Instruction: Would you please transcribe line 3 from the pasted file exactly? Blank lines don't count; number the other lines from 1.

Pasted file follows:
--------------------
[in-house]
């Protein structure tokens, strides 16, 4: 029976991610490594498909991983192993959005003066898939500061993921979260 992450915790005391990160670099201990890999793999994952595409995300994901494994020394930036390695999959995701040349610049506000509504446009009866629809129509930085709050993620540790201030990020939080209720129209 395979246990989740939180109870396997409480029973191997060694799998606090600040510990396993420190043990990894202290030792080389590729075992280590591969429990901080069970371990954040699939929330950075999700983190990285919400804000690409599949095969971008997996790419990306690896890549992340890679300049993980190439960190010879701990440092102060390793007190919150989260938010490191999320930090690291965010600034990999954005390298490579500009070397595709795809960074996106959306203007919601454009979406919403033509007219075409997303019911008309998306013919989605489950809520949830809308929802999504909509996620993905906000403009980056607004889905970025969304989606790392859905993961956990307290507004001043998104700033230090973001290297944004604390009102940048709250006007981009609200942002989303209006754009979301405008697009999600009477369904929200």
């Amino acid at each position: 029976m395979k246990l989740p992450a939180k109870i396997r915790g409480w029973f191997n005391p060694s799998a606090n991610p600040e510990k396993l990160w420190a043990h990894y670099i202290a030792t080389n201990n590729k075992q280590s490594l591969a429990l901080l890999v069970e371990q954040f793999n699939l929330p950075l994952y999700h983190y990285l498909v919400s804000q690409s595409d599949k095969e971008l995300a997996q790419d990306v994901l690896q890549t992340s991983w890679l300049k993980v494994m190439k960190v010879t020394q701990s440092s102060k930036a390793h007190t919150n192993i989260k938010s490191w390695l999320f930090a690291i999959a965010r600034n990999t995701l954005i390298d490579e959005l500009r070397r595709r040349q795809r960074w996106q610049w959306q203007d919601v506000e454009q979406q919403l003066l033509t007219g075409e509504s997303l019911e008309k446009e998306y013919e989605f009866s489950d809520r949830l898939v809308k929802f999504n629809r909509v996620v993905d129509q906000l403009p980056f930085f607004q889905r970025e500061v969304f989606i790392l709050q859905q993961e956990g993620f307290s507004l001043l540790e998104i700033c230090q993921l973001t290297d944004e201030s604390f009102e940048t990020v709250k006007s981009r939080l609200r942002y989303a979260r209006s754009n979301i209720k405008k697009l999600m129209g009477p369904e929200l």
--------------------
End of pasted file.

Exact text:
């Amino acid at each position: 029976m395979k246990l989740p992450a939180k109870i396997r915790g409480w029973f191997n005391p060694s799998a606090n991610p600040e510990k396993l990160w420190a043990h990894y670099i202290a030792t080389n201990n590729k075992q280590s490594l591969a429990l901080l890999v069970e371990q954040f793999n699939l929330p950075l994952y999700h983190y990285l498909v919400s804000q690409s595409d599949k095969e971008l995300a997996q790419d990306v994901l690896q890549t992340s991983w890679l300049k993980v494994m190439k960190v010879t020394q701990s440092s102060k930036a390793h007190t919150n192993i989260k938010s490191w390695l999320f930090a690291i999959a965010r600034n990999t995701l954005i390298d490579e959005l500009r070397r595709r040349q795809r960074w996106q610049w959306q203007d919601v506000e454009q979406q919403l003066l033509t007219g075409e509504s997303l019911e008309k446009e998306y013919e989605f009866s489950d809520r949830l898939v809308k929802f999504n629809r909509v996620v993905d129509q906000l403009p980056f930085f607004q889905r970025e500061v969304f989606i790392l709050q859905q993961e956990g993620f307290s507004l001043l540790e998104i700033c230090q993921l973001t290297d944004e201030s604390f009102e940048t990020v709250k006007s981009r939080l609200r942002y989303a979260r209006s754009n979301i209720k405008k697009l999600m129209g009477p369904e929200l």